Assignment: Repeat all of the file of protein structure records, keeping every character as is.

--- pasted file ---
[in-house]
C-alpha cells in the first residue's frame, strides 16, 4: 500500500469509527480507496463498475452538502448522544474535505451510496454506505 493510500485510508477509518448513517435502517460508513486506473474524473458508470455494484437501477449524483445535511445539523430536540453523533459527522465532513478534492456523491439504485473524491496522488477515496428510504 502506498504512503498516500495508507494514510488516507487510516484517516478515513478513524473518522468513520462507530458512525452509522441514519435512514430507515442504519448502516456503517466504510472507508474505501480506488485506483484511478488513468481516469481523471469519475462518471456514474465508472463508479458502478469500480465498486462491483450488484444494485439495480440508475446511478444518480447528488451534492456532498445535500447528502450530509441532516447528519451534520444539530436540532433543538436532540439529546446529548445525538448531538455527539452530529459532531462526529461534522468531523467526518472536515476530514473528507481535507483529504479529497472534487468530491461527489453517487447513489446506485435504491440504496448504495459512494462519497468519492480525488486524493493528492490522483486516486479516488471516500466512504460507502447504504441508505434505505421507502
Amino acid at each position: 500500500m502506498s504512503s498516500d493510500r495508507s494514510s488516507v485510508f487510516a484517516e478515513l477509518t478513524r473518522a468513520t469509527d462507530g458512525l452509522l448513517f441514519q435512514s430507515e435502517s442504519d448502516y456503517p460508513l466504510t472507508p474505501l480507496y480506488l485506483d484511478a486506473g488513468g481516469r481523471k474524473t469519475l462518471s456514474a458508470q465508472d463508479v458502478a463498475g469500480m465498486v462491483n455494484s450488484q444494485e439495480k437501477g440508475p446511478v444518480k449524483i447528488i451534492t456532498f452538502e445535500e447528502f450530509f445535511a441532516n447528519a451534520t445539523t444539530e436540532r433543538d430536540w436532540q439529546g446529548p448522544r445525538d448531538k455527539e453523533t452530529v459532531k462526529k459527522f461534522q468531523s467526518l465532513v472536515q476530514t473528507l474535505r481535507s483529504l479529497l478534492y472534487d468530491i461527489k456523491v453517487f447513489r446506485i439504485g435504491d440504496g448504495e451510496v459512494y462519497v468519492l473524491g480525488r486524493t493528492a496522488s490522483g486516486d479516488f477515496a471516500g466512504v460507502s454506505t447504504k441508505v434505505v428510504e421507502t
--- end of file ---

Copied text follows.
[in-house]
C-alpha cells in the first residue's frame, strides 16, 4: 500500500469509527480507496463498475452538502448522544474535505451510496454506505 493510500485510508477509518448513517435502517460508513486506473474524473458508470455494484437501477449524483445535511445539523430536540453523533459527522465532513478534492456523491439504485473524491496522488477515496428510504 502506498504512503498516500495508507494514510488516507487510516484517516478515513478513524473518522468513520462507530458512525452509522441514519435512514430507515442504519448502516456503517466504510472507508474505501480506488485506483484511478488513468481516469481523471469519475462518471456514474465508472463508479458502478469500480465498486462491483450488484444494485439495480440508475446511478444518480447528488451534492456532498445535500447528502450530509441532516447528519451534520444539530436540532433543538436532540439529546446529548445525538448531538455527539452530529459532531462526529461534522468531523467526518472536515476530514473528507481535507483529504479529497472534487468530491461527489453517487447513489446506485435504491440504496448504495459512494462519497468519492480525488486524493493528492490522483486516486479516488471516500466512504460507502447504504441508505434505505421507502
Amino acid at each position: 500500500m502506498s504512503s498516500d493510500r495508507s494514510s488516507v485510508f487510516a484517516e478515513l477509518t478513524r473518522a468513520t469509527d462507530g458512525l452509522l448513517f441514519q435512514s430507515e435502517s442504519d448502516y456503517p460508513l466504510t472507508p474505501l480507496y480506488l485506483d484511478a486506473g488513468g481516469r481523471k474524473t469519475l462518471s456514474a458508470q465508472d463508479v458502478a463498475g469500480m465498486v462491483n455494484s450488484q444494485e439495480k437501477g440508475p446511478v444518480k449524483i447528488i451534492t456532498f452538502e445535500e447528502f450530509f445535511a441532516n447528519a451534520t445539523t444539530e436540532r433543538d430536540w436532540q439529546g446529548p448522544r445525538d448531538k455527539e453523533t452530529v459532531k462526529k459527522f461534522q468531523s467526518l465532513v472536515q476530514t473528507l474535505r481535507s483529504l479529497l478534492y472534487d468530491i461527489k456523491v453517487f447513489r446506485i439504485g435504491d440504496g448504495e451510496v459512494y462519497v468519492l473524491g480525488r486524493t493528492a496522488s490522483g486516486d479516488f477515496a471516500g466512504v460507502s454506505t447504504k441508505v434505505v428510504e421507502t